When asked about next year, Parham said we're going to be in real trouble when the federal government is not there to bailout state governments.
If downturns like the one we're in now continue, it's liable to get real bad, he said.
By his calculations, the Revenue Shortfall Reserve is down to about $800 million.
"We can eat up that kind of money real quick," Parham said.

Wednesday, March 11, 2009

Not to be outdone

In a announcement curiously timed with similar bad news coming from the Macon Telegraph, Community Newspaper Holdings Inc. announced today that all employees will be furloughed for five days between April 1 and June 30.
Union-Recorder Publisher Keith Barlow told employees that furloughs were being enacted to keep from having to lay employees off.
While not a disclosure of financial insolvency about the paper itself, Barlow stressed that the furloughs are a sign of times in an economy that has battered the City of Milledgeville.
Milledgeville has seen the closing of two major manufacturers in the last three months resulting in about 850 layoffs.

A tale of appropriation

Sometimes even the General Assembly can teach you something new.
While reading over the state House of Representatives Daily Report, I learned that there has been a gross oversight in almost every aspect of my daily life.
I, like the state House, have been neglecting to pledge allegiance to the state flag.
Although there is no Georgia Flag in the Union-Recorder newsroom--the staff in 2001, like people across the rest of the state, probably decided Georgia's flag didn't exist after they took away the confederate battle flag--it never occurred to me that I was overlooking my daily opportunity to pledge allegiance should one be present.
But if we ever get a Georgia Flag, or if you have one yourself, here's what you can say to join the state House in setting forth a guiding principle for your day:

I pledge allegiance to the Georgia flag and to the principles for which it stands: Wisdom, Justice, and Moderation.

Thank you state Rep. Bobby Franklin, R-Marietta, at least members of the state House will do their duty observing what is truly important: Wisdom, Justice, and Moderation.

Tuesday, March 10, 2009

Politics is politics

Friday, state Sen. Johnny Grant, R-Milledgeville, returned from the last of this session's three-day work weeks to check in with the local organ.
In addition to talking about his take on the proposed reorganization/privatization of the state's mental health system, he told me about why he voted against the wholesale transportation reform brewing in the State's Capital.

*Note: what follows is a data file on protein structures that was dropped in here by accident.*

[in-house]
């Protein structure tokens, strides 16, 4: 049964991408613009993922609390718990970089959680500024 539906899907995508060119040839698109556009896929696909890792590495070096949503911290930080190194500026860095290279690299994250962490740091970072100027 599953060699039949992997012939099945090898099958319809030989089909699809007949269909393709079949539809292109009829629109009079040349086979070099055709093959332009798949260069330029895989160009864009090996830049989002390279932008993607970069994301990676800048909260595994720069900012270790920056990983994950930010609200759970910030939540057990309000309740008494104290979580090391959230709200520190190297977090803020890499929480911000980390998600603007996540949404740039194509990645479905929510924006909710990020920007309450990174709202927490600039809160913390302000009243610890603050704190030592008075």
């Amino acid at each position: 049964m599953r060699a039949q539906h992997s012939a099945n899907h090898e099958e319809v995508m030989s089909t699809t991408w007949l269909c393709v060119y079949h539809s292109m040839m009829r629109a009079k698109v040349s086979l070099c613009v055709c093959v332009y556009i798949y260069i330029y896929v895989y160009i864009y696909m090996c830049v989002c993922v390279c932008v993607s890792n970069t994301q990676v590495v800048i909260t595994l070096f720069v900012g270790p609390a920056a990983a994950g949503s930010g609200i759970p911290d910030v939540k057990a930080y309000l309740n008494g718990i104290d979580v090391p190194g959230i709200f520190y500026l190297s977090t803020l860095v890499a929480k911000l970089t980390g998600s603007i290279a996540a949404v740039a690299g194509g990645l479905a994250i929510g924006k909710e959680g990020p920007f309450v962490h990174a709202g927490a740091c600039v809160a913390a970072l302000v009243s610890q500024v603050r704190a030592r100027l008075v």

He said he opposed it because with state Rep. Bobby Parham, D-Milledgeville, on the state's Transportation Board, maybe we'd see some shovel-ready opportunism on some of the transportation projects that have been long promised to Baldwin County.
This is quite a turnaround in Grant as word around the office was that Grant supported and nominated the governor's candidate in secret caucus to elect a board member for the 12th Congressional district.
I'm not saying this to cast aspersions on Grant, I personally think he's a great guy who does his best to promote the interests of all of the members of his community. But I think he said it best himself:
"Whether we like it or not, politics play a big part of where transportation projects go. It's true now and it's true under the plan [Gov. Sonny Perdue's plan to create a new authority to plan and construct the state's transportation system]," he said. "It all depends on who has the power to move a project forward and how that power can be exerted."
Last week, the state Senate passed S.B. 200.

Thursday, March 5, 2009

Does this mean we'll be moving that special election up?

The General Assembly amended it's calendar to adjourn in early April.
Let's see if that quiets some of the controversy concerning the empty seat on the state Transportation Board.

Milledgeville MainStreet Ex-Pat making news in Macon

Milledgeville's former MainStreet Exec Heather Holder made the Telegraph talking about the creation of a MainStreet affiliate in Macon.
And from my own recent visits to Mac Town, I would say the city needs some kind of revitalization in the downtown area. It's like a ghost town over there.
My wife and I attended the Macon Film Festival on a Sunday, and even with a film festival going on, it was hard to find a place to eat, the streets were deserted, etc.
It's a sad day when Milledgeville seems like a happening place to spend a Sunday afternoon on the town.

Parham Stirs the Pot 3

The people at the Savannah Morning News are not so happy about state Rep. Bobby Parham's, D-Milledgeville, dedication to fighting for the people of the 141st District.
If Mr. Parham thinks it's essential for him to serve out his term in the House, that's fine. Then he should resign his seat on the DOT board.
He can't serve two groups at the same time - not when a once-in-a-lifetime gusher of federal funds are headed to Georgia. He should have the decency to surrender his DOT seat now so that a more willing candidate can serve.